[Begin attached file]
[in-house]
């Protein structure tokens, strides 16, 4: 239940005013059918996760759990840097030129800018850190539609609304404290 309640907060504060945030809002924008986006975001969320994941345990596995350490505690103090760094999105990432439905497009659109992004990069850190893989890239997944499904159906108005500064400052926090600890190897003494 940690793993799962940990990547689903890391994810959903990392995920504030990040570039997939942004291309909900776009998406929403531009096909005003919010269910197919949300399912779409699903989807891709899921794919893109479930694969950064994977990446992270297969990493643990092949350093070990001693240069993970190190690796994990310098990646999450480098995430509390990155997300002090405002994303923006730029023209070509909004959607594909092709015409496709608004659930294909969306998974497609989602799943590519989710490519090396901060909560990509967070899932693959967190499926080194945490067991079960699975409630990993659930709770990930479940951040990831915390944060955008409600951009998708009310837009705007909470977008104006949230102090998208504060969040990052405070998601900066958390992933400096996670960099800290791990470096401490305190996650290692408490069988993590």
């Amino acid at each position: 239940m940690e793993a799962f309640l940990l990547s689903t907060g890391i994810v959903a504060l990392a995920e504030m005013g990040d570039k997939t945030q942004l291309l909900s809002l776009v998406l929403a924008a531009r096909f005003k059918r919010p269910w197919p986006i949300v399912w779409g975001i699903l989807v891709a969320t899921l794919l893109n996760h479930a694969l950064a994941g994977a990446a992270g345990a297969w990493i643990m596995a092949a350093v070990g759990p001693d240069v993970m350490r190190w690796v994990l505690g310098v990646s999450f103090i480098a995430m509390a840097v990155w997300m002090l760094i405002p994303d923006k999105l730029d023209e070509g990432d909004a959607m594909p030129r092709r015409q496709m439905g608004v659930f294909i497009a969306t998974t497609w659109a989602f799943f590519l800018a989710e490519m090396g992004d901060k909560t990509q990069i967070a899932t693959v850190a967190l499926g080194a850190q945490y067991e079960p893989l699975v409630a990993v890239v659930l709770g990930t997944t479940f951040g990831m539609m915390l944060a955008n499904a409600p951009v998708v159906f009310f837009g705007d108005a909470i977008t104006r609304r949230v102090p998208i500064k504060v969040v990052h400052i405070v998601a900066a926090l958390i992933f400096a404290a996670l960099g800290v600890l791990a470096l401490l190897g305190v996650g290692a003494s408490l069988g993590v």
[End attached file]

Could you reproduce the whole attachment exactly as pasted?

[in-house]
């Protein structure tokens, strides 16, 4: 239940005013059918996760759990840097030129800018850190539609609304404290 309640907060504060945030809002924008986006975001969320994941345990596995350490505690103090760094999105990432439905497009659109992004990069850190893989890239997944499904159906108005500064400052926090600890190897003494 940690793993799962940990990547689903890391994810959903990392995920504030990040570039997939942004291309909900776009998406929403531009096909005003919010269910197919949300399912779409699903989807891709899921794919893109479930694969950064994977990446992270297969990493643990092949350093070990001693240069993970190190690796994990310098990646999450480098995430509390990155997300002090405002994303923006730029023209070509909004959607594909092709015409496709608004659930294909969306998974497609989602799943590519989710490519090396901060909560990509967070899932693959967190499926080194945490067991079960699975409630990993659930709770990930479940951040990831915390944060955008409600951009998708009310837009705007909470977008104006949230102090998208504060969040990052405070998601900066958390992933400096996670960099800290791990470096401490305190996650290692408490069988993590």
């Amino acid at each position: 239940m940690e793993a799962f309640l940990l990547s689903t907060g890391i994810v959903a504060l990392a995920e504030m005013g990040d570039k997939t945030q942004l291309l909900s809002l776009v998406l929403a924008a531009r096909f005003k059918r919010p269910w197919p986006i949300v399912w779409g975001i699903l989807v891709a969320t899921l794919l893109n996760h479930a694969l950064a994941g994977a990446a992270g345990a297969w990493i643990m596995a092949a350093v070990g759990p001693d240069v993970m350490r190190w690796v994990l505690g310098v990646s999450f103090i480098a995430m509390a840097v990155w997300m002090l760094i405002p994303d923006k999105l730029d023209e070509g990432d909004a959607m594909p030129r092709r015409q496709m439905g608004v659930f294909i497009a969306t998974t497609w659109a989602f799943f590519l800018a989710e490519m090396g992004d901060k909560t990509q990069i967070a899932t693959v850190a967190l499926g080194a850190q945490y067991e079960p893989l699975v409630a990993v890239v659930l709770g990930t997944t479940f951040g990831m539609m915390l944060a955008n499904a409600p951009v998708v159906f009310f837009g705007d108005a909470i977008t104006r609304r949230v102090p998208i500064k504060v969040v990052h400052i405070v998601a900066a926090l958390i992933f400096a404290a996670l960099g800290v600890l791990a470096l401490l190897g305190v996650g290692a003494s408490l069988g993590v």